You know times have changed when you visit a country house, as I did last year, and find it as cosy as a ski chalet in winter. The owner had ‘Greened’ his house using innovations such as solar panelling and insulation; as a result, the house felt toasty.
Kevin McCloud, of Channel 4’s Grand Designs, says almost half of the house builders he comes across are interested in eco-construction. The impetus is mostly economics if done properly, there are running-cost savings (an average saving in household bills of £340 each year), and it also future-proofs against Government legislation that has come into existence since Country Life last addressed the subject (‘Eco Heroes’, November 9, 2006). There’s also the feel-good factor of providing a diminished carbon footprint.
How to start
Begin with basics. Julia Hailes, author of The New Green Consumer Guide, explains: ‘It’s pointless putting up a wind turbine if a house is guzzling electricity. Minimise your energy use before you start.’ Installing insulation, double glazing (as Lord Ewen Cameron did at his 13th-century West Country manor house), closing curtains, keeping washing machines at low temperatures, and even putting an old-fashioned draught excluder at the base of gappy doors can have quicker payback.
Harnessing the wind is the one renewable the Government has invested the most money in, but the reality is that different renewables are appropriate for different locations, so you should look at combining systems rather than sticking to one. Ideally, the turbine should be located 350ft away from a house on a hill; better if sold back to the main electricity grid. Be wary of roof installations, as they won’t always generate sufficient energy for the whole household’s needs, and noise is an issue.
Cost and payback: depends on the system (£1,500–£20,000) and some grants are available for up to 30% of the value. Payback averages 10–15 years.
Although our climate isn’t Mediterranean, solar panels can generate roughly a third of our hot-water needs, saving about £65 on the average bill. They don’t have to be on a roof, but can just be in a sunny space, such as a walled garden. They’re particularly good for swimming pools and require little maintenance. However, they’re expensive and have a long payback time.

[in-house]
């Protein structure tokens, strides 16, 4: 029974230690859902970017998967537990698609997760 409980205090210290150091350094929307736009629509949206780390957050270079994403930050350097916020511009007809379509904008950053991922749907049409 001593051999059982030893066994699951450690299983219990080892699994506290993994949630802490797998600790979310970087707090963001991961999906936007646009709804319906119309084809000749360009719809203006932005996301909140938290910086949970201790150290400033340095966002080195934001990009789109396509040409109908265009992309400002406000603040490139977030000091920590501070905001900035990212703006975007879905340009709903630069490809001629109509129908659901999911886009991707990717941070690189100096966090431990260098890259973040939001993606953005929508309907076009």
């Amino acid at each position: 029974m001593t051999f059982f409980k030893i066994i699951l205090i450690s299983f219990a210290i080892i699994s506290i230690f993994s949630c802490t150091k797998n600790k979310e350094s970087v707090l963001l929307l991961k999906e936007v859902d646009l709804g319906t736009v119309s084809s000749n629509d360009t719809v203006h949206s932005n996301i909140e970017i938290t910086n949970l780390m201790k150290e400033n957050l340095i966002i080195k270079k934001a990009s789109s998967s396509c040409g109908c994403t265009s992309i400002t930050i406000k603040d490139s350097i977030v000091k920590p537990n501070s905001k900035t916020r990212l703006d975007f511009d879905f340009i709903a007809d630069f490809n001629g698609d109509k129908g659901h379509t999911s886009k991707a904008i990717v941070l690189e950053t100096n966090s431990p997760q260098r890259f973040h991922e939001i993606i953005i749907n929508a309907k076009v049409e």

Cost and payback: Solar thermals are £3,000 to £5,000; grant available for £400. Photovoltaic is £5,000–£7,000 per kw and a payback of 20 years; grant available for £2,500.
New systems have been developed where rainwater can be used for all household needs except for drinking. The water is soft, so it’s good for the garden, hair and washing machines, but systems can be tricky, although not impossible, to install in old houses.
Cost and payback: £2,000–£2,500 for a complete system that provides water for loos and washing; £1,500 for a retro fit that supplies water only for the garden.
Ground-source heat pumps use pipes laid underground in a loop (good for country houses) or by digging down deep into a borehole (better for towns); they particularly work for new-builds and should be combined with underfloor heating don’t install them if you live in a big, draughty country house.Savings of roughly 40% can be expected on your bills, but it’s not worth it if you’re on gas. Quite a few large-country-house owners are installing these systems for the benefit of future generations rather than their own.
Cost and payback: About £4,000 per kw needed in the home. A word of warning don’t plant trees on sites where ground pumps are. Also, most systems are manufactured abroad by people who don’t necessarily speak English when you ring for help and they do break down.
Most systems use wood chips, pellets or logs, which are burnt to generate hot water for the house. This is much cheaper than oil and useful for large houses, but you need lots of storage space for chips.
Cost and payback: Stand-alone systems cost from £2,000 to £4,000 and savings will depend on how much they’re used.